One in five motorists 'have driven while on drugs'

Drugs and syringe The government is proposing new measures for both illegal and prescription drugs

Related Stories

Nearly one in five motorists has driven under the influence of illegal or prescription drugs, a survey suggests.

The study for comparison website Confused.com also indicated that the number of people convicted of drug-driving went down last year.

Seven per cent of the 2,000 motorists asked said they had driven under the influence of illegal drugs such as cannabis, cocaine or ecstasy.

Ministers are planning new laws next year to crack down on drug-drivers.

Medical advice

Twelve per cent of those surveyed said they had driven under the influence of drugs prescribed by their doctor.

These could include some painkillers or hay fever remedies that can make people drowsy.

More than half of those asked admitted that they did not always read the leaflet that comes with the medicine, which often gives advice on whether people should drive.

BBC transport correspondent Richard Westcott said the survey was one of several over recent years that suggest drug-driving is a problem.

The government said it was getting tough on drug driving, promising that legislation planned for next year would save hundreds of lives and could land thousands of drivers caught under the influence of drugs with a large fine or even a prison sentence.

The plans to make it easier to prosecute people who drive under the influence of drugs in England and Wales were unveiled by the government last month.

Low limits

The proposals would introduce a new offence of driving with a drug in the body, above a certain limit.

Ministers said the legislation would remove the difficulty of proving a driver was impaired by drugs, which is the case at the moment.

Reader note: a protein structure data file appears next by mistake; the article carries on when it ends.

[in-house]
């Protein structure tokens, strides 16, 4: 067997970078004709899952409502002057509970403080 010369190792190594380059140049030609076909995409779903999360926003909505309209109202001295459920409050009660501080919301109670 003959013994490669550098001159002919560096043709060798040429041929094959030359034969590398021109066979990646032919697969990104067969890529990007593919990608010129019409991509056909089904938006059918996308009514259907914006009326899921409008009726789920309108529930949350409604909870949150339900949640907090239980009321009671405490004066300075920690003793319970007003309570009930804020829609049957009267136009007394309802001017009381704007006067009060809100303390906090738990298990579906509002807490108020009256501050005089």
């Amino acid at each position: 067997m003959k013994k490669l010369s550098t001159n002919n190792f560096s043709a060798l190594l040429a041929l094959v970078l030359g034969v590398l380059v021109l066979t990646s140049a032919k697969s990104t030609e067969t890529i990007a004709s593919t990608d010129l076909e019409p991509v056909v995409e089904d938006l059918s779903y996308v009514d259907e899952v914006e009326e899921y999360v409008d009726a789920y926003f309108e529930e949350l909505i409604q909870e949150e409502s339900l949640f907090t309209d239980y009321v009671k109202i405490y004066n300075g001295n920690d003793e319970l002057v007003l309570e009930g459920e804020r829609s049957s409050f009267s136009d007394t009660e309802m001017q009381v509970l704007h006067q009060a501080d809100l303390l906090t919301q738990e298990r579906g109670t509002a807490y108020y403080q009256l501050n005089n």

The government proposes including eight illegal drugs - cannabis, ecstasy, cocaine, ketamine, benzoylecgonine (primary metabolite of cocaine), methamphetamine, LSD and 6-monoacetylmorphine (heroin and diamorphine), for which allowable limits would be set very low.

And it is proposing higher limits for eight other controlled drugs that have medical uses.

These are clonazepam, diazepam, flunitrazepam, lorazepam, methadone, morphine, oxazepam and temazepam.

Police would be able to carry out up to three preliminary saliva tests and, if positive, require a blood sample to be taken.

The government is consulting on which drugs should be included and what the limits for each should be.

More on This Story

Related Stories

The BBC is not responsible for the content of external Internet sites

More UK stories

RSS

Features & Analysis

  • Signposts showing the US and UK flagsAn ocean apart

    How British misunderstanding of the US is growing


  • Before and after shotsPerfect body

    Just how reliable are 'before and after' photos?


  • Mukesh SinghNo remorse

    Delhi bus rapist says victim shouldn't have fought back


  • A cow wearing sunglasses overlaid with the phrase 'Can't touch this'Cow row

    Thousands rally against the ban on beef in India


Elsewhere on the BBC

Programmes

  • Former al-Qaeda double agent Aimen DeanHARDtalk Watch

    Islamic State is about revenge says former al-Qaeda member turned spy Aimen Dean

Try our new site and tell us what you think. Learn more
Take me there

Copyright © 2015 BBC. The BBC is not responsible for the content of external sites. Read more.

This page is best viewed in an up-to-date web browser with style sheets (CSS) enabled. While you will be able to view the content of this page in your current browser, you will not be able to get the full visual experience. Please consider upgrading your browser software or enabling style sheets (CSS) if you are able to do so.